"... Every time you open your mouth, you look more and more like you got played by Steve Bannon and his army of hobgoblins to the detriment of tech leaders whom you somehow got to bow and scrape to the new administration."

Swisher hammered home the point that Thiel has effectively linked Silicon Valley's finest to Trump and his anti-immigrant policies:
"It was bad enough that you pulled off that frightful kumbaya by trooping the most powerful people in Silicon Valley into Trump Tower for what amounted to a photo op for Trump...

"Now worse, you have dragged your pals, like tech icon Elon Musk and Uber’s Travis Kalanick, onto the president’s advisory council, with the promise that engagement with Trump will give them the chance to change his mind."

Trouble for Facebook, Lyft and . . .

Underscoring both Bundy's and Swisher's points, Facebook founder and CEO Mark Zuckerberg was forced to defend Thiel's position on the company's board of directors last October, after employees raised alarms over his support of then-candidate Trump.

Even after the Muslim ban, Zuckerberg continued to mince words. In a widely circulated Facebook post, he diluted his concerns over the new policy by expressing optimism that Trump would do the right thing.

Mainstream media is beginning to draw attention to that relationship, and more.

In an article published on Tuesday, CNN's Seth Fiegerman drew attention to Thiel's investment in Lyft. The ride-sharing company has had a "banner week" in terms its response to the Muslim ban, including a $1 million pledge to the American Civil Liberties Union -- which was well-received by fans. However, Fiegerman shines the spotlight on Peter Thiel:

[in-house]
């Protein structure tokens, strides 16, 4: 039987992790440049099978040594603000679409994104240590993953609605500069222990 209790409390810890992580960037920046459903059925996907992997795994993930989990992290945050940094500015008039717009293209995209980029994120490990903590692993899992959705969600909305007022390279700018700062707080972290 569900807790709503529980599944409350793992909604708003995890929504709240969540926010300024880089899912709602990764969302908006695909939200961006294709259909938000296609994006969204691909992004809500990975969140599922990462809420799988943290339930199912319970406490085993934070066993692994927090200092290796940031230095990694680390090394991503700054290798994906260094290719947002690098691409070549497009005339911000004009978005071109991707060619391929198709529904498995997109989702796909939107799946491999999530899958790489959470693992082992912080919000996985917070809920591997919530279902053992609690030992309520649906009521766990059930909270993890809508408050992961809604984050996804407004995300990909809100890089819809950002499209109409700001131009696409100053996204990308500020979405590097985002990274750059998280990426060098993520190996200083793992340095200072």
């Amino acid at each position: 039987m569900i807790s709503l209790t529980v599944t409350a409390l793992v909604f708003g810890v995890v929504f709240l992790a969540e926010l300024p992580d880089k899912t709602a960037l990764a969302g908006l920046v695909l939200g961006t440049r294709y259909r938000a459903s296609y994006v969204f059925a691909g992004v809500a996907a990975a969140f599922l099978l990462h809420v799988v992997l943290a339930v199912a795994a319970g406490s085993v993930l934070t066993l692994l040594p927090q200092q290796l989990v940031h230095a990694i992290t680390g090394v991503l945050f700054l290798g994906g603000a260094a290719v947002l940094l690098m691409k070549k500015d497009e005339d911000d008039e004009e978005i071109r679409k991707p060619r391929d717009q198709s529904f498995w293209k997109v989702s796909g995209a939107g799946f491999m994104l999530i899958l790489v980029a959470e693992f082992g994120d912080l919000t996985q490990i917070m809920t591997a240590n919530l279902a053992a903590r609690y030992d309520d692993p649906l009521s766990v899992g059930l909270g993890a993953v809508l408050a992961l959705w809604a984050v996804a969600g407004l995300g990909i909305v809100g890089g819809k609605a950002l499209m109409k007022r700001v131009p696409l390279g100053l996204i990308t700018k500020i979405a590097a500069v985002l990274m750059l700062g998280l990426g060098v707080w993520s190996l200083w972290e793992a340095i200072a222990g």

"Less noted, however, is the fact that Peter Thiel is one of Lyft's investors," Fiegerman wrote. "Thiel, the billionaire investor and PayPal (PYPL, Tech30) cofounder, is Trump's top tech advocate and an adviser on his transition team. He also recently appeared to defend the travel ban, despite the many concerns about it in Silicon Valley."

Do read the full article for more detail. Fiegerman cites a laundry list of other companies that have pushed back against the Muslim ban, but share financial or other business ties with Thiel.

In addition to Facebook, that includes Airbnb, Stripe, Artsy, Pando and the startup incubator Y Combinator, where Thiel is a partner.

Y Combinator is particularly noteworthy because venture capitalist Ellen Pao was among the few tech-sector A-listers to speak out publicly -- and with great force -- against Peter Thiel during the campaign season. Thiel's $1.25 million donation to the Trump campaign in the run-up to Election Day prompted her to cut ties between her organization, Project Include, and Y Combinator (emphasis in the original):